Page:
Charles Dickens

It is not often the fault of the sufferers that they fall into these straits. Struggling artists must necessarily change from place to place, and thus it frequently happens that they become, as it were, strangers in every place, and very slight circumstances--a passing illness, the sickness of the husband, wife, or child, a serious town, an anathematising expounder of the gospel of gentleness and forbearance--any one of these causes may often in a few hours wreck them upon a rock in the barren ocean; and then, happily, this society, with the swift alacrity of the life-boat, dashes to the rescue, and takes them off. Looking just now over the last report issued by this society, and confining my scrutiny to the head of illness alone, I find that in one year, I think, 672 days of sickness had been assuaged by its means. In nine years, which then formed the term of its existence, as many as 5,500 and odd. Well, I thought when I saw 5,500 and odd days of sickness, this is a very serious sum, but add the nights! Add the nights-- those long, dreary hours in the twenty-four when the shadow of death is darkest, when despondency is strongest, and when hope is weakest, before you gauge the good that is done by this institution, and before you gauge the good that really will be done by every shilling that you bestow here to-night. Add, more than all, that the improvidence, the recklessness of the general multitude of poor members of this profession, I should say is a cruel, conventional fable. Add that there is no class of society the members of which so well help themselves, or so well help each other. Not in the whole grand chapters of Westminster Abbey and York Minster, not in the whole quadrangle of the Royal Exchange, not in the whole list of members of the Stock Exchange, not in the Inns of Court, not in the College of Physicians, not in the College of Surgeons, can there possibly be found more remarkable instances of uncomplaining poverty, of cheerful, constant self-denial, of the generous remembrance of the claims of kindred and professional brotherhood, than will certainly be found in the dingiest and dirtiest concert room, in the least lucid theatre--even in the raggedest tent circus that was ever stained by weather.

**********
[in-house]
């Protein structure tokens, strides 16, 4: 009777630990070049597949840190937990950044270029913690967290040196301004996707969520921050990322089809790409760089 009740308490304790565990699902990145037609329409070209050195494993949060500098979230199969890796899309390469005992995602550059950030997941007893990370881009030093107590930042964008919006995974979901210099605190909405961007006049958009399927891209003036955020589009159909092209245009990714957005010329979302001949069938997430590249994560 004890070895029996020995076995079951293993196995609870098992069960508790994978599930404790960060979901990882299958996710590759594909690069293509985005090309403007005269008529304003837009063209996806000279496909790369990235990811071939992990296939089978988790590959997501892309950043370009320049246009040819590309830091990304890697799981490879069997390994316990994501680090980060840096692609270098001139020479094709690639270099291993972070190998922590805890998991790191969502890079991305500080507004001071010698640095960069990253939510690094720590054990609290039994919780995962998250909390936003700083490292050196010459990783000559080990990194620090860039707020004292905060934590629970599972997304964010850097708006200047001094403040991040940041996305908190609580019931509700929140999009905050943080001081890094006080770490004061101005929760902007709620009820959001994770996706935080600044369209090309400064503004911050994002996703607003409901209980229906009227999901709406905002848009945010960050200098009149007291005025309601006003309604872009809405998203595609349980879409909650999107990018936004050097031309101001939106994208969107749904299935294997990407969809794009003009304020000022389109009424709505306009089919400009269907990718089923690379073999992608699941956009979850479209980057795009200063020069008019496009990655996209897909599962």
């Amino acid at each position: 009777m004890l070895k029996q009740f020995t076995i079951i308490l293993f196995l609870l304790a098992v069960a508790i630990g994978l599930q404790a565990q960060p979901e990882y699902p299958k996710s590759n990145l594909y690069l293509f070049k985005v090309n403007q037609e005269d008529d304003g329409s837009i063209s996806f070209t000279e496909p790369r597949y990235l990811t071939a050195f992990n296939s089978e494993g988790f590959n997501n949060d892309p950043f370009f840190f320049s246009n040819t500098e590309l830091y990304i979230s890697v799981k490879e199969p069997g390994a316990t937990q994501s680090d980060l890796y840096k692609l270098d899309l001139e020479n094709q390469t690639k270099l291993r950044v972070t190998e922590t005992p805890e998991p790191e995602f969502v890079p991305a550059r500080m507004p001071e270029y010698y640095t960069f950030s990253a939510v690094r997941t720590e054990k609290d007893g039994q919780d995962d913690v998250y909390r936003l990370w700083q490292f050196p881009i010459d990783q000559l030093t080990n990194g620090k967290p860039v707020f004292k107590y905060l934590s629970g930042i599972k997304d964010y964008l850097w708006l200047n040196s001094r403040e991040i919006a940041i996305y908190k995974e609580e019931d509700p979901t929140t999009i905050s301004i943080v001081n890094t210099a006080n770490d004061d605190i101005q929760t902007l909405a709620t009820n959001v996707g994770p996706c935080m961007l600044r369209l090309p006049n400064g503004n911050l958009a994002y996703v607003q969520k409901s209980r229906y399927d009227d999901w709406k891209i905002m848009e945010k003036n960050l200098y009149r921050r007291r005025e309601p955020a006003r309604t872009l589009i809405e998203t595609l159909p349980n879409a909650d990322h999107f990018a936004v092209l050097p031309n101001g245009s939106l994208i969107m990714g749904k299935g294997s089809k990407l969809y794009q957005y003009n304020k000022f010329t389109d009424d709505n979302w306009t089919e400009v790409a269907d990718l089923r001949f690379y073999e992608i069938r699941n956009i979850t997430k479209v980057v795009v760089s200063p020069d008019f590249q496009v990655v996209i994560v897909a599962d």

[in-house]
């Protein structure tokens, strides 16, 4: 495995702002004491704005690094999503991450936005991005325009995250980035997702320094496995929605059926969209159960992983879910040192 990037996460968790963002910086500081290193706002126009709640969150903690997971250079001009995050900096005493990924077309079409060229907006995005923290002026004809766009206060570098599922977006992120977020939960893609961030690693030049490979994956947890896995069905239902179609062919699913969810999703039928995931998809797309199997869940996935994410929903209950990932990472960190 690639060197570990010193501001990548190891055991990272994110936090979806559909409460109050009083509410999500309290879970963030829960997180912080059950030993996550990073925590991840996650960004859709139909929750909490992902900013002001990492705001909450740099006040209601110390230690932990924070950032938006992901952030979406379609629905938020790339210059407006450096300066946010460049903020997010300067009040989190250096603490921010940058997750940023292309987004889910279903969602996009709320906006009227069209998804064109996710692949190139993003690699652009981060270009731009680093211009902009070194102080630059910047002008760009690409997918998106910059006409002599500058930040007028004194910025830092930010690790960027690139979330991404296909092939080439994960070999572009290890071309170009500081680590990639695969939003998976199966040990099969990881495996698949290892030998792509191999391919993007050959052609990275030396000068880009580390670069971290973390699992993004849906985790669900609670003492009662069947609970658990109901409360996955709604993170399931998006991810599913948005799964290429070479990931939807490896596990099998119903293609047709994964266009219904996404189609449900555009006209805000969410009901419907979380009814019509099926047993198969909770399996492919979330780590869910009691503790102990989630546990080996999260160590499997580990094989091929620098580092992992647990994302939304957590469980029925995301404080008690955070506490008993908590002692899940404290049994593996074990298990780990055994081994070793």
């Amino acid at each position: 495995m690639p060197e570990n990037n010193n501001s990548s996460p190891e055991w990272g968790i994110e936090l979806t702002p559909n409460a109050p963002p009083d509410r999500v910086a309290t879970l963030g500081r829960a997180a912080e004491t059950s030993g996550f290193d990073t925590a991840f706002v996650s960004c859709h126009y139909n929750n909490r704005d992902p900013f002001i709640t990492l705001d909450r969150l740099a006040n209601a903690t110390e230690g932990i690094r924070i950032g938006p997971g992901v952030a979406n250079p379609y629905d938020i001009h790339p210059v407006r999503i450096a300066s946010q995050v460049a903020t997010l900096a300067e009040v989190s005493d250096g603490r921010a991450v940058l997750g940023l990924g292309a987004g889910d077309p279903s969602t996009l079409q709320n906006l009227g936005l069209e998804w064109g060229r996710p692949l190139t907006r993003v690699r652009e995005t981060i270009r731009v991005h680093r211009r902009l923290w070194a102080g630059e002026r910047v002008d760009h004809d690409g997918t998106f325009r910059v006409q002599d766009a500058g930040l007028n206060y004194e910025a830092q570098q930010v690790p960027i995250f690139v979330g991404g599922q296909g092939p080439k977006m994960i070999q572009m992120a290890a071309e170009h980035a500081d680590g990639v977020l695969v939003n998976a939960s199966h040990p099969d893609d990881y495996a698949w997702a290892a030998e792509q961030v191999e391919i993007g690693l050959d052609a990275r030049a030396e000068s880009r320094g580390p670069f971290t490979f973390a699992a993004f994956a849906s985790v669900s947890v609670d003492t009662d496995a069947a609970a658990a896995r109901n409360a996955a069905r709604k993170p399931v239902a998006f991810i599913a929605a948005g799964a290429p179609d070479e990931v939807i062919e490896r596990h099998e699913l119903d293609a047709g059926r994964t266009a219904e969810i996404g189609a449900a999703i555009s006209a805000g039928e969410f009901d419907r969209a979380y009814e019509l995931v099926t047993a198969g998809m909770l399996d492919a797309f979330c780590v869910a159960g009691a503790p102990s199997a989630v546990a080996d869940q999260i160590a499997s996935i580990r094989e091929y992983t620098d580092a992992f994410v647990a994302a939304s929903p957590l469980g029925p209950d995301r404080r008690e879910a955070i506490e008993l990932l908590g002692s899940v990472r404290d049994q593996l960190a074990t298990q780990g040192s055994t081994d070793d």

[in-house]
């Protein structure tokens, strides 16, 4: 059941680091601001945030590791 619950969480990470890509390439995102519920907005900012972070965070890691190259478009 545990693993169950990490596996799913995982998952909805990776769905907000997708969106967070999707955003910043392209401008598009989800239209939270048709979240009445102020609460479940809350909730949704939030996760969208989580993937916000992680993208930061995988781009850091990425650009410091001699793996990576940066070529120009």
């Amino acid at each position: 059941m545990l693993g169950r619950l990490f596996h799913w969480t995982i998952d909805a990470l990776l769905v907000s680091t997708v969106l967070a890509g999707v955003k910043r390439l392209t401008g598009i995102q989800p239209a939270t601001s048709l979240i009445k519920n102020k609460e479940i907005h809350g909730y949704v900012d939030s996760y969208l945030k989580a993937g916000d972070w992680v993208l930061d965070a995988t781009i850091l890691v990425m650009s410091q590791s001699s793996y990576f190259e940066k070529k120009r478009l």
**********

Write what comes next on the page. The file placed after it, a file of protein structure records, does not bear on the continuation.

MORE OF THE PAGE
I have been twitted in print before now with rather flattering actors when I address them as one of their trustees at their General Fund dinner. Believe me, I flatter nobody, unless it be sometimes myself; but, in such a company as the present, I always feel it my manful duty to bear my testimony to this fact--first, because it is opposed to a stupid, unfeeling libel; secondly, because my doing so may afford some slight encouragement to the persons who are unjustly depreciated; and lastly, and most of all, because I know it is the truth.

Now, ladies and gentlemen, it is time we should what we professionally call "ring down" on these remarks. If you, such members of the general public as are here, will only think the great theatrical curtain has really fallen and been taken up again for the night on that dull, dark vault which many of us know so well; if you will only think of the theatre or other place of entertainment as empty; if you will only think of the "float," or other gas-fittings, as extinguished; if you will only think of the people who have beguiled you of an evening's care, whose little vanities and almost childish foibles are engendered in their competing face to face with you for your favour--surely it may be said their feelings are partly of your making, while their virtues are all their own. If you will only do this, and follow them out of that sham place into the real world, where it rains real rain, snows real snow, and blows real wind; where people sustain themselves by real money, which is much harder to get, much harder to make, and very much harder to give away than the pieces of tobacco-pipe in property bags--if you will only do this, and do it in a really kind, considerate spirit, this society, then certain of the result of the night's proceedings, can ask no more.